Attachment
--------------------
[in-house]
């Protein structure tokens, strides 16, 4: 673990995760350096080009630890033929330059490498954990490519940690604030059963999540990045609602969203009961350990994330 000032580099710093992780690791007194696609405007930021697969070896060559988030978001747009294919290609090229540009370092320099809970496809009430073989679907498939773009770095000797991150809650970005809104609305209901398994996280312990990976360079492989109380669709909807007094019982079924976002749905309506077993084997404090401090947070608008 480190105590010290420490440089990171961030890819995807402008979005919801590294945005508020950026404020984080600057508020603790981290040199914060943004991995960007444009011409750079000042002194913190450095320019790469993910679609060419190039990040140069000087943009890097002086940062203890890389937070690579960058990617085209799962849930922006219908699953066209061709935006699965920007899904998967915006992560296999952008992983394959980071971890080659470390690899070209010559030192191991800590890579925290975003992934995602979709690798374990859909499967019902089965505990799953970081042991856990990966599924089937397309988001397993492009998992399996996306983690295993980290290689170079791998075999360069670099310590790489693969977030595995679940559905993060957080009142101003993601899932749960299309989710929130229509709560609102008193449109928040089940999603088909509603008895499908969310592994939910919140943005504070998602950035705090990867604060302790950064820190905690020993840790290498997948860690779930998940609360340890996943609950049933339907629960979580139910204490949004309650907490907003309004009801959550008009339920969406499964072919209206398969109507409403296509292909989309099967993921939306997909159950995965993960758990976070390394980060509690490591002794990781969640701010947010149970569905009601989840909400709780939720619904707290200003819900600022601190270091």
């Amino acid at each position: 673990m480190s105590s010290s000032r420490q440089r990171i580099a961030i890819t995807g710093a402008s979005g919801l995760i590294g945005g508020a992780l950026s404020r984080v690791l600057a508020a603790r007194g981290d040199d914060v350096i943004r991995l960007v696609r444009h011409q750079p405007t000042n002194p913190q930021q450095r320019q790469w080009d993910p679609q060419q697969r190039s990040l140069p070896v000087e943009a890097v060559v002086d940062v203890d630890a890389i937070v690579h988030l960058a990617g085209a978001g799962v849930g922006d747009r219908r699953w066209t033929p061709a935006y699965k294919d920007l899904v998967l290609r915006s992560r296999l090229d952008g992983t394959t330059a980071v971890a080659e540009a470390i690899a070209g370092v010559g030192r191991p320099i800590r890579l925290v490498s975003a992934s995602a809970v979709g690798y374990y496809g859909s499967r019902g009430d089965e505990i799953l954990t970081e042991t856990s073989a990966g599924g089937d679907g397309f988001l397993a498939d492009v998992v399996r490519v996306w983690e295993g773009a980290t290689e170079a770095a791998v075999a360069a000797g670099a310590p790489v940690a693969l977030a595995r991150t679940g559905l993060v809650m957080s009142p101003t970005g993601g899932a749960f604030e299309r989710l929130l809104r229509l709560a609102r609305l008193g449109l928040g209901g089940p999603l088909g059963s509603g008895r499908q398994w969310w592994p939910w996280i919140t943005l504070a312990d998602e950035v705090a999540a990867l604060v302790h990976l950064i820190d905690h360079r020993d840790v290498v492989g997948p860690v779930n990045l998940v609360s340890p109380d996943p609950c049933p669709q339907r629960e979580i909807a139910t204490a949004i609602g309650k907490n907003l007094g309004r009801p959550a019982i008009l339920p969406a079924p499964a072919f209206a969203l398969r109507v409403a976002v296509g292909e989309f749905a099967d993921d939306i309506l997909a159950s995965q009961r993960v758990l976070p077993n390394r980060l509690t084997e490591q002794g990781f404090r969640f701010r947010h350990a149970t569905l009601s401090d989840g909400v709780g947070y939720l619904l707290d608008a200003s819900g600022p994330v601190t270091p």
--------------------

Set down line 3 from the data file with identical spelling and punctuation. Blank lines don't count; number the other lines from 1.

């Amino acid at each position: 673990m480190s105590s010290s000032r420490q440089r990171i580099a961030i890819t995807g710093a402008s979005g919801l995760i590294g945005g508020a992780l950026s404020r984080v690791l600057a508020a603790r007194g981290d040199d914060v350096i943004r991995l960007v696609r444009h011409q750079p405007t000042n002194p913190q930021q450095r320019q790469w080009d993910p679609q060419q697969r190039s990040l140069p070896v000087e943009a890097v060559v002086d940062v203890d630890a890389i937070v690579h988030l960058a990617g085209a978001g799962v849930g922006d747009r219908r699953w066209t033929p061709a935006y699965k294919d920007l899904v998967l290609r915006s992560r296999l090229d952008g992983t394959t330059a980071v971890a080659e540009a470390i690899a070209g370092v010559g030192r191991p320099i800590r890579l925290v490498s975003a992934s995602a809970v979709g690798y374990y496809g859909s499967r019902g009430d089965e505990i799953l954990t970081e042991t856990s073989a990966g599924g089937d679907g397309f988001l397993a498939d492009v998992v399996r490519v996306w983690e295993g773009a980290t290689e170079a770095a791998v075999a360069a000797g670099a310590p790489v940690a693969l977030a595995r991150t679940g559905l993060v809650m957080s009142p101003t970005g993601g899932a749960f604030e299309r989710l929130l809104r229509l709560a609102r609305l008193g449109l928040g209901g089940p999603l088909g059963s509603g008895r499908q398994w969310w592994p939910w996280i919140t943005l504070a312990d998602e950035v705090a999540a990867l604060v302790h990976l950064i820190d905690h360079r020993d840790v290498v492989g997948p860690v779930n990045l998940v609360s340890p109380d996943p609950c049933p669709q339907r629960e979580i909807a139910t204490a949004i609602g309650k907490n907003l007094g309004r009801p959550a019982i008009l339920p969406a079924p499964a072919f209206a969203l398969r109507v409403a976002v296509g292909e989309f749905a099967d993921d939306i309506l997909a159950s995965q009961r993960v758990l976070p077993n390394r980060l509690t084997e490591q002794g990781f404090r969640f701010r947010h350990a149970t569905l009601s401090d989840g909400v709780g947070y939720l619904l707290d608008a200003s819900g600022p994330v601190t270091p």